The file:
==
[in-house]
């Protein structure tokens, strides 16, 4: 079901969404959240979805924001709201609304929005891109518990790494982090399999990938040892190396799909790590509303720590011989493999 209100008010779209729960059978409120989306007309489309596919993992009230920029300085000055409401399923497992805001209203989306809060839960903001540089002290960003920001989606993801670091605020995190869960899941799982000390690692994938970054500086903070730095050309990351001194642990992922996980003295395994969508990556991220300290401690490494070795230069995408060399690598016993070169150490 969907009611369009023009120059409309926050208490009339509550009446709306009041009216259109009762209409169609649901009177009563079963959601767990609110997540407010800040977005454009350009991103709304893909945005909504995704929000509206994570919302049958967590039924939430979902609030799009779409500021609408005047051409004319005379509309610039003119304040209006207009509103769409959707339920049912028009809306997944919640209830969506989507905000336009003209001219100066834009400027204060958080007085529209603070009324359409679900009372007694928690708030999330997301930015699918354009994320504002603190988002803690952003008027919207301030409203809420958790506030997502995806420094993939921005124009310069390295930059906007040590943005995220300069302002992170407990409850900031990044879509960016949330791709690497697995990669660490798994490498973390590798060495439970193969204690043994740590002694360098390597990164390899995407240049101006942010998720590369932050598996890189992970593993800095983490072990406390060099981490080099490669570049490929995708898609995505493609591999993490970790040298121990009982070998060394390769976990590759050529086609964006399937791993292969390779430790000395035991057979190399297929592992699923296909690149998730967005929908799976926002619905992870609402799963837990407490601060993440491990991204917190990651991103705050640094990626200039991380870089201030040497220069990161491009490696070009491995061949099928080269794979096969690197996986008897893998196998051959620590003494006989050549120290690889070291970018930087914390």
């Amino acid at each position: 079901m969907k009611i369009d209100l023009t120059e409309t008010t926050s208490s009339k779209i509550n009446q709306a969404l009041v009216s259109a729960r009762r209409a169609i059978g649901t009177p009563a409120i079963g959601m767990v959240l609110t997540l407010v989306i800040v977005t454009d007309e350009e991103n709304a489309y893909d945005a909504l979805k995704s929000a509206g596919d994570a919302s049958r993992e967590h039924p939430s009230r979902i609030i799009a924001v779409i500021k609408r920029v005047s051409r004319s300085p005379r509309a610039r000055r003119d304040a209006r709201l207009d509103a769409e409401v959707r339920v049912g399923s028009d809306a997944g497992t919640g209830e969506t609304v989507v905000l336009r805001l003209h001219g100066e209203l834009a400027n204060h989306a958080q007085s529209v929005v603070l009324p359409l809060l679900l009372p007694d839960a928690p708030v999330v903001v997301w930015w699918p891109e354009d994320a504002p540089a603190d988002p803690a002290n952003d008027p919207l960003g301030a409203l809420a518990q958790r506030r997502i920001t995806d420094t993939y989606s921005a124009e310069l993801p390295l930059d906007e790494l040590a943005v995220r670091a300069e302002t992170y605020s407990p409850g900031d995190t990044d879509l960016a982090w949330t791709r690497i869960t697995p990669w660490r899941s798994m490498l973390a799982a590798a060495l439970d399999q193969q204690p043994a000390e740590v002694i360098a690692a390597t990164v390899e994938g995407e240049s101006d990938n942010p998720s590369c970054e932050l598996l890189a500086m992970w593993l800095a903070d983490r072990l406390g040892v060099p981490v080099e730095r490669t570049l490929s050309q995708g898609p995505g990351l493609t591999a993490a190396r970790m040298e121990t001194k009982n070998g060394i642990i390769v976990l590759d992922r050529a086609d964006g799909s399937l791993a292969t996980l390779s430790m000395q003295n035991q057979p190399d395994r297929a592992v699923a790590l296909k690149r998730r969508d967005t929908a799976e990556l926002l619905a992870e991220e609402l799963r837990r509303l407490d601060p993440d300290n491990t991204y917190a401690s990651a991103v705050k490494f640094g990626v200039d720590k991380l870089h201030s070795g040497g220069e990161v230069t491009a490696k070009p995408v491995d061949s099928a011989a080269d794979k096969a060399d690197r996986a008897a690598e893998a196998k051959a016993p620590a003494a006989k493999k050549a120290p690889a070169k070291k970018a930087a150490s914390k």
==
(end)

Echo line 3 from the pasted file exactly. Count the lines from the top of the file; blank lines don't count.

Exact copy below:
């Amino acid at each position: 079901m969907k009611i369009d209100l023009t120059e409309t008010t926050s208490s009339k779209i509550n009446q709306a969404l009041v009216s259109a729960r009762r209409a169609i059978g649901t009177p009563a409120i079963g959601m767990v959240l609110t997540l407010v989306i800040v977005t454009d007309e350009e991103n709304a489309y893909d945005a909504l979805k995704s929000a509206g596919d994570a919302s049958r993992e967590h039924p939430s009230r979902i609030i799009a924001v779409i500021k609408r920029v005047s051409r004319s300085p005379r509309a610039r000055r003119d304040a209006r709201l207009d509103a769409e409401v959707r339920v049912g399923s028009d809306a997944g497992t919640g209830e969506t609304v989507v905000l336009r805001l003209h001219g100066e209203l834009a400027n204060h989306a958080q007085s529209v929005v603070l009324p359409l809060l679900l009372p007694d839960a928690p708030v999330v903001v997301w930015w699918p891109e354009d994320a504002p540089a603190d988002p803690a002290n952003d008027p919207l960003g301030a409203l809420a518990q958790r506030r997502i920001t995806d420094t993939y989606s921005a124009e310069l993801p390295l930059d906007e790494l040590a943005v995220r670091a300069e302002t992170y605020s407990p409850g900031d995190t990044d879509l960016a982090w949330t791709r690497i869960t697995p990669w660490r899941s798994m490498l973390a799982a590798a060495l439970d399999q193969q204690p043994a000390e740590v002694i360098a690692a390597t990164v390899e994938g995407e240049s101006d990938n942010p998720s590369c970054e932050l598996l890189a500086m992970w593993l800095a903070d983490r072990l406390g040892v060099p981490v080099e730095r490669t570049l490929s050309q995708g898609p995505g990351l493609t591999a993490a190396r970790m040298e121990t001194k009982n070998g060394i642990i390769v976990l590759d992922r050529a086609d964006g799909s399937l791993a292969t996980l390779s430790m000395q003295n035991q057979p190399d395994r297929a592992v699923a790590l296909k690149r998730r969508d967005t929908a799976e990556l926002l619905a992870e991220e609402l799963r837990r509303l407490d601060p993440d300290n491990t991204y917190a401690s990651a991103v705050k490494f640094g990626v200039d720590k991380l870089h201030s070795g040497g220069e990161v230069t491009a490696k070009p995408v491995d061949s099928a011989a080269d794979k096969a060399d690197r996986a008897a690598e893998a196998k051959a016993p620590a003494a006989k493999k050549a120290p690889a070169k070291k970018a930087a150490s914390k």